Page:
The salt used on roads is often called rock salt, because its grains are much coarser than table salt. It's still the same molecule—sodium chloride—but table salt is ground, purified, and often has additives like iodine (in order to decrease the incidence of goiters) and anti-clumping agents.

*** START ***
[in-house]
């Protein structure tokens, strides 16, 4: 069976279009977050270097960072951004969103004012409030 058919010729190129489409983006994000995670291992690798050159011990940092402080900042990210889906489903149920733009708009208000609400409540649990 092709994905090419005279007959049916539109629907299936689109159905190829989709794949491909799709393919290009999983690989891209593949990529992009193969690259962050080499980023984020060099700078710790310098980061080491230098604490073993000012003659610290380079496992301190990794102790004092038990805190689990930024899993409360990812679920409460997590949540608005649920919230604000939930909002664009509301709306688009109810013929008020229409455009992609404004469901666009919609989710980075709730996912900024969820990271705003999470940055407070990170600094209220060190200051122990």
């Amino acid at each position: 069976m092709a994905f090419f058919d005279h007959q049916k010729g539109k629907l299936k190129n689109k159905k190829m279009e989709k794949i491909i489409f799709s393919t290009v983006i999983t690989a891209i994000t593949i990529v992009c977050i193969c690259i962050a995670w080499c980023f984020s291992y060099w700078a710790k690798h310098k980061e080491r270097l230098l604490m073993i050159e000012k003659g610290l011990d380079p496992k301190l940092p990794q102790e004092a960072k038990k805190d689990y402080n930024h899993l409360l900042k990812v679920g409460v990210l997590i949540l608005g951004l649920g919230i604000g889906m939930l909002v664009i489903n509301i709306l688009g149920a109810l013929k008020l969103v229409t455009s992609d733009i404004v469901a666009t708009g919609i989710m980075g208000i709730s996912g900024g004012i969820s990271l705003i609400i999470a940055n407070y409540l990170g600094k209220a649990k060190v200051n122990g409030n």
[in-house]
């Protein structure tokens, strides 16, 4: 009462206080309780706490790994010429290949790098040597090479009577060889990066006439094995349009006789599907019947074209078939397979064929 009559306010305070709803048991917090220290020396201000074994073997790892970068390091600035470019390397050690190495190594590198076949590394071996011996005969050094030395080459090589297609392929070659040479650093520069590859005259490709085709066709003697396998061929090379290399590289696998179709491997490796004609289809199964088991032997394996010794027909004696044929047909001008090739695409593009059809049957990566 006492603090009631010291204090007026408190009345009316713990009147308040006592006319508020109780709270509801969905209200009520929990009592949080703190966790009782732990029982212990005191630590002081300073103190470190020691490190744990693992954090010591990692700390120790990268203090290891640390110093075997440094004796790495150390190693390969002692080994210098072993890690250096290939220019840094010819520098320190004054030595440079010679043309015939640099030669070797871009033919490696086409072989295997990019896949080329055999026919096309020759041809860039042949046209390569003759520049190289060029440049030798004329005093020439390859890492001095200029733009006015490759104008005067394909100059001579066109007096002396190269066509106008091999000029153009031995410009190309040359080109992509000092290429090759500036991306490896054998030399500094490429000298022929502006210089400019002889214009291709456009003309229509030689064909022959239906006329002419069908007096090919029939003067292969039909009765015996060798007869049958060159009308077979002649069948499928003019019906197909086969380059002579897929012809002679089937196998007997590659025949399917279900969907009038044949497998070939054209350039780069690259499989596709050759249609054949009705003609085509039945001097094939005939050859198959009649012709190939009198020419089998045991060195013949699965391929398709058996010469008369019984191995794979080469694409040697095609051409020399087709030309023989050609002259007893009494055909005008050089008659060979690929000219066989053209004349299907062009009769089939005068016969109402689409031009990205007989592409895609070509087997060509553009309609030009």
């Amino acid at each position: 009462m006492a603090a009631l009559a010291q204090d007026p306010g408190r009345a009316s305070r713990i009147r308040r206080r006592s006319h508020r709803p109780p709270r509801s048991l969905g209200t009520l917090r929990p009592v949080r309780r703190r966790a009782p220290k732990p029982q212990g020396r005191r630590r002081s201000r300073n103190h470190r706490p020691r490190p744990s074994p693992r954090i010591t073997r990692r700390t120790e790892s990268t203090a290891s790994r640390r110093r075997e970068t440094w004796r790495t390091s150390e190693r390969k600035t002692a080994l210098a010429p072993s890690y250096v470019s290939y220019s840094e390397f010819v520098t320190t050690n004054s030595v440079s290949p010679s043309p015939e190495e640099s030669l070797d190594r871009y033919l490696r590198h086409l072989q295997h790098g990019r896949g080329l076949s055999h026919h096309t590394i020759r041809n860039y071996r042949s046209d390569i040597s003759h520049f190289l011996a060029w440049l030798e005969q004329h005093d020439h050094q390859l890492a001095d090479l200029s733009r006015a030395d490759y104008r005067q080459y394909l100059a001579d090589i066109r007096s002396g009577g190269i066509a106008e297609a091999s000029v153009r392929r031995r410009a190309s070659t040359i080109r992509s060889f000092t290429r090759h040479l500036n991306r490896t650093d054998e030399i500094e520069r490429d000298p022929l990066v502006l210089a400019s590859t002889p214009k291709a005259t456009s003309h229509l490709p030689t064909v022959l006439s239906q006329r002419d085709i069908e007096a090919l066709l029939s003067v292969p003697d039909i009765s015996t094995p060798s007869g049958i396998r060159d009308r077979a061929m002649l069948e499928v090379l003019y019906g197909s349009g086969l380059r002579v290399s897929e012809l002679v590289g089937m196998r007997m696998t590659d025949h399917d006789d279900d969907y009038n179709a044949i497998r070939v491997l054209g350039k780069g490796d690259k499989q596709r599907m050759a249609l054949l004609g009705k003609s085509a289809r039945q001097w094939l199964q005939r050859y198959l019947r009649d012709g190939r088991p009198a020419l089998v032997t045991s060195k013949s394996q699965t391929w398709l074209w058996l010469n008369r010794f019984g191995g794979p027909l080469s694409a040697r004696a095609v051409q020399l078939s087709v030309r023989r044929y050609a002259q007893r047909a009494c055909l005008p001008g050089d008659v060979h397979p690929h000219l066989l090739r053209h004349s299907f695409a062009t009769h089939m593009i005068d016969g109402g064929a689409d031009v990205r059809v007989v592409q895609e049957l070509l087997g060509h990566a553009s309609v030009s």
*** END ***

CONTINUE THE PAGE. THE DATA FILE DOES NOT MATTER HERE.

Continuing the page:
Most rock salt for roads is mined "dry" from underground seams of crystal salt, which formed from the evaporation of ancient seas. Miners follow shafts underground and break out slabs of the salt with dynamite and powered shoveling machines. Trucks or conveyors haul the salt to crushing machines.